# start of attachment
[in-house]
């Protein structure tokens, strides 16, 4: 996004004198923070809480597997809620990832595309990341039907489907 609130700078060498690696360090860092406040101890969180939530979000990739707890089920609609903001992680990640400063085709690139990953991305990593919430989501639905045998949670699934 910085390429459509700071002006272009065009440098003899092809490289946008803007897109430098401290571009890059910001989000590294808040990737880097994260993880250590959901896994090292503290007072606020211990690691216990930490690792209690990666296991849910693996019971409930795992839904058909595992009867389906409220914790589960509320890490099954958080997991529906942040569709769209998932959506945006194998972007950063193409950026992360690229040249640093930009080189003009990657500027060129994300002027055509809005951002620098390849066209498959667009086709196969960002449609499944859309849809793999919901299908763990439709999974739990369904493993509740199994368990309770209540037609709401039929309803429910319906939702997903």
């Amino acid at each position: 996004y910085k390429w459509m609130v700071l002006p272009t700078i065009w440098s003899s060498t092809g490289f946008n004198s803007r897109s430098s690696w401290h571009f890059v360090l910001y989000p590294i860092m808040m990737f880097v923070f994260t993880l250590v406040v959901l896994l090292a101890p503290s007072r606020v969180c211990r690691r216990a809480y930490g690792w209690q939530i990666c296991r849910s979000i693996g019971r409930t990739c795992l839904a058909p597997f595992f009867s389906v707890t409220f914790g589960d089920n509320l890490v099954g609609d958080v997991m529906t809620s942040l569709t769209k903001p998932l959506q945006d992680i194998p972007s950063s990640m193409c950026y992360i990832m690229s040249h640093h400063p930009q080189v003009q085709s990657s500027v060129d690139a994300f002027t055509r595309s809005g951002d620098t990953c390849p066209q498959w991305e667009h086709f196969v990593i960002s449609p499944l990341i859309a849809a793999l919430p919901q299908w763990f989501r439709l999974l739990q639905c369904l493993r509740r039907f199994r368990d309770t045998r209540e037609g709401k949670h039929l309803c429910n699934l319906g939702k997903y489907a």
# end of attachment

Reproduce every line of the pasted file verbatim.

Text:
[in-house]
């Protein structure tokens, strides 16, 4: 996004004198923070809480597997809620990832595309990341039907489907 609130700078060498690696360090860092406040101890969180939530979000990739707890089920609609903001992680990640400063085709690139990953991305990593919430989501639905045998949670699934 910085390429459509700071002006272009065009440098003899092809490289946008803007897109430098401290571009890059910001989000590294808040990737880097994260993880250590959901896994090292503290007072606020211990690691216990930490690792209690990666296991849910693996019971409930795992839904058909595992009867389906409220914790589960509320890490099954958080997991529906942040569709769209998932959506945006194998972007950063193409950026992360690229040249640093930009080189003009990657500027060129994300002027055509809005951002620098390849066209498959667009086709196969960002449609499944859309849809793999919901299908763990439709999974739990369904493993509740199994368990309770209540037609709401039929309803429910319906939702997903």
């Amino acid at each position: 996004y910085k390429w459509m609130v700071l002006p272009t700078i065009w440098s003899s060498t092809g490289f946008n004198s803007r897109s430098s690696w401290h571009f890059v360090l910001y989000p590294i860092m808040m990737f880097v923070f994260t993880l250590v406040v959901l896994l090292a101890p503290s007072r606020v969180c211990r690691r216990a809480y930490g690792w209690q939530i990666c296991r849910s979000i693996g019971r409930t990739c795992l839904a058909p597997f595992f009867s389906v707890t409220f914790g589960d089920n509320l890490v099954g609609d958080v997991m529906t809620s942040l569709t769209k903001p998932l959506q945006d992680i194998p972007s950063s990640m193409c950026y992360i990832m690229s040249h640093h400063p930009q080189v003009q085709s990657s500027v060129d690139a994300f002027t055509r595309s809005g951002d620098t990953c390849p066209q498959w991305e667009h086709f196969v990593i960002s449609p499944l990341i859309a849809a793999l919430p919901q299908w763990f989501r439709l999974l739990q639905c369904l493993r509740r039907f199994r368990d309770t045998r209540e037609g709401k949670h039929l309803c429910n699934l319906g939702k997903y489907a």